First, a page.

The Los Angeles Times is a paper based heavily on a sense of traditional newspaper style. This publication’s typographic style is composed of primarily serifs. The serif is clearly used in the Times’ nameplate, seen deeply bolded at the top of A1.
As stated in a previous field notes post, the tone of the paper is serious and reliable. These attributes are reinforced by the chosen serif typeface. The style is very consistent and therefore reliable. It is modern enough to appear legible and concise but is doesn’t not stray away too far from the traditional so as to not falter in credibility.
The serif typography used throughout the paper is varied by size and font-family. For instance, The headlines are always larger than the story text and are set in a bold font. The degree of boldness and size change with every story (typically the hierarchy of the story on a given page). This, along with story positioning, gives the perception of story importance. Decks are also in a serif font but are not bold, instead they are set in a smaller type size from the headline of the story.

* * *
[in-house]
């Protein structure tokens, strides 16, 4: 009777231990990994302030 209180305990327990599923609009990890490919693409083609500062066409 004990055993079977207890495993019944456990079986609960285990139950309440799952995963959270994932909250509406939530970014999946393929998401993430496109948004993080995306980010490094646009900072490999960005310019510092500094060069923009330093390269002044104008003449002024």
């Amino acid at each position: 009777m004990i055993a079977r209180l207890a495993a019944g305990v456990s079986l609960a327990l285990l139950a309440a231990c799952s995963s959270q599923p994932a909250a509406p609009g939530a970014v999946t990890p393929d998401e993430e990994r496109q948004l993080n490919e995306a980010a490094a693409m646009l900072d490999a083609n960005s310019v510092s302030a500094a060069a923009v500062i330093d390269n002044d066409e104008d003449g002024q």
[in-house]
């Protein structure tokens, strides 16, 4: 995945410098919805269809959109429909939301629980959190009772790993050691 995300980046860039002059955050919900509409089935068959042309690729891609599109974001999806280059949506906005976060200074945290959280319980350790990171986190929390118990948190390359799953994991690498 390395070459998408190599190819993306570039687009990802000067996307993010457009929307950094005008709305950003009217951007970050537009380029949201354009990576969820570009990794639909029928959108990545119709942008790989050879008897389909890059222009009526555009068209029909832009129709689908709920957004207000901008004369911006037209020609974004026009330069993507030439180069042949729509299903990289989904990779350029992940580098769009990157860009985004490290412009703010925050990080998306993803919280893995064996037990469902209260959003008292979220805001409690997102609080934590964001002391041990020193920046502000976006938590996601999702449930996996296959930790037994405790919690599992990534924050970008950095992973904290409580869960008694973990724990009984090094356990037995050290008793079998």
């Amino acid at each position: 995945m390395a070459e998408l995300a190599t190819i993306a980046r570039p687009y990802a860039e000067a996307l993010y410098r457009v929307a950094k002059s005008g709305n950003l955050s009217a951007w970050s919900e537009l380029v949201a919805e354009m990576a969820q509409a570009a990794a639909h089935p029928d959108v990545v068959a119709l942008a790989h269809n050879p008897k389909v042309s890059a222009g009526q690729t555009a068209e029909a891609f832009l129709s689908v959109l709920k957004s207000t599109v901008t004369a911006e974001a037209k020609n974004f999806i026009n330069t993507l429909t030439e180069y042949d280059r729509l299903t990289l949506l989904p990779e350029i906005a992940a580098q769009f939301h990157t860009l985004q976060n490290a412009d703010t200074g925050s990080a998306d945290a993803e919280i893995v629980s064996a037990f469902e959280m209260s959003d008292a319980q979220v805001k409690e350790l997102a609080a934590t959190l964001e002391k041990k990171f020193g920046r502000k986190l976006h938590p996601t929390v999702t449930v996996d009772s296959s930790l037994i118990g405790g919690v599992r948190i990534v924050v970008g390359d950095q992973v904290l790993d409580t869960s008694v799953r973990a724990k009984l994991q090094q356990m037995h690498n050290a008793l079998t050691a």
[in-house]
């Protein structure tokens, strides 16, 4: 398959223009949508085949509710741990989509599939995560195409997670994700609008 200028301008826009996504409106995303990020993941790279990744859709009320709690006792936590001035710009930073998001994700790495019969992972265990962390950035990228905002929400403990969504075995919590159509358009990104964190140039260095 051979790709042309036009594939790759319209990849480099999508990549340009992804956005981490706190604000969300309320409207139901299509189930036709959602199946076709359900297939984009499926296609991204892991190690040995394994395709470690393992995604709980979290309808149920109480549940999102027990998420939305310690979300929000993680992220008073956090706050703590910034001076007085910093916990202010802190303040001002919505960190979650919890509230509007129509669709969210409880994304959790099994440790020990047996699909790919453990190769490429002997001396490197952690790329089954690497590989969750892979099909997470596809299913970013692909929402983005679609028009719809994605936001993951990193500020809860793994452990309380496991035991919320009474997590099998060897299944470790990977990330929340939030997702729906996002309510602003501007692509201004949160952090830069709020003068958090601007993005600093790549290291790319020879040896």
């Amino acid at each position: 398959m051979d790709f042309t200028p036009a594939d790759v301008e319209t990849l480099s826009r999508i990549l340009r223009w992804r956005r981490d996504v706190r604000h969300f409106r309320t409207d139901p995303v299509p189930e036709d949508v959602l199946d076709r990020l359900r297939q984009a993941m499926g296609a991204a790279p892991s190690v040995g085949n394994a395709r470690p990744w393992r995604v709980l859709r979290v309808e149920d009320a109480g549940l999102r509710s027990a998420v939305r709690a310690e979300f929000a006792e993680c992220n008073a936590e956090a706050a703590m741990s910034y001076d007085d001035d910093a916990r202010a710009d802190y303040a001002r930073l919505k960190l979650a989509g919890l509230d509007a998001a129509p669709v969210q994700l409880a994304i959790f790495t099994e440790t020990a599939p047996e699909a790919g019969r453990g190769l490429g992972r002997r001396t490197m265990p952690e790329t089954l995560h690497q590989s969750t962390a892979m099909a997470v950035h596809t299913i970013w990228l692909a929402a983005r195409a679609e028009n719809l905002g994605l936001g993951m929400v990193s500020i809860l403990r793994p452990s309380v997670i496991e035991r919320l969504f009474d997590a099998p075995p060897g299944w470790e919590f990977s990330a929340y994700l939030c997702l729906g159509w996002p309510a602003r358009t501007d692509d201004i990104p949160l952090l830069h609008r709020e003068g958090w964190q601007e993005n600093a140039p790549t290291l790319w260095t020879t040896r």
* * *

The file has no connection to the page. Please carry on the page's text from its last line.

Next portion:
Body copy is written in the serif typeface but appears to be a more roman font (not sure).
Cutlines and bylines are all of a serif typeface as well. They are distinguished by boldness and size.
Although sans-serifs are not often represented in the paper, there is a distinction in typefaces, however, in the opinion section of the LA Times, as well as the small detailed graphics. A sans-serif is used for the “contact” blurb at the end the bottom of the opinion page. For the graphic, I discovered, there is a sans-serif used for county names on a small map. The style is small and clean and is set off by a slightly larger, bold, serif typeface.
I think the serif typeface works for the Los Angeles Times because their designers are able to skillfully use font-families and size to create a distinction. The consistency is key here and adds to the strength in reporting as well. For me, it gives the impression that the paper has no need to lean on “changing things up” because it knows that its product is good.
The paper itself may not be as “jazzed-up” with varying styles but the subtle combinations works.